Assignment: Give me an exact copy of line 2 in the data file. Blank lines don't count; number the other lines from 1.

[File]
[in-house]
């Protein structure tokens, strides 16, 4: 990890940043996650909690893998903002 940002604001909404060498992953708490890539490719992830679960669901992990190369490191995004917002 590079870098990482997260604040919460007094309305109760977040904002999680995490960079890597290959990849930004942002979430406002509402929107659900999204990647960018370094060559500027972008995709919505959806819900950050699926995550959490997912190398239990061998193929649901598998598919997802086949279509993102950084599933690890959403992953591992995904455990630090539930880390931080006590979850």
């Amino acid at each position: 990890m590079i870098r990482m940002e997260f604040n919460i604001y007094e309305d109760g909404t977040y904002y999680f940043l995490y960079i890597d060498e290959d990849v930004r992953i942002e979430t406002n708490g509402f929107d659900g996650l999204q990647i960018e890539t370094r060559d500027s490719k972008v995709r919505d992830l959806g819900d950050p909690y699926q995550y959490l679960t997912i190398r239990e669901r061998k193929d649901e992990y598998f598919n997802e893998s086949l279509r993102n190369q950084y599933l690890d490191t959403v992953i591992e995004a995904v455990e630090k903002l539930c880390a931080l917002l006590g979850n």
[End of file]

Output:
């Protein structure tokens, strides 16, 4: 990890940043996650909690893998903002 940002604001909404060498992953708490890539490719992830679960669901992990190369490191995004917002 590079870098990482997260604040919460007094309305109760977040904002999680995490960079890597290959990849930004942002979430406002509402929107659900999204990647960018370094060559500027972008995709919505959806819900950050699926995550959490997912190398239990061998193929649901598998598919997802086949279509993102950084599933690890959403992953591992995904455990630090539930880390931080006590979850």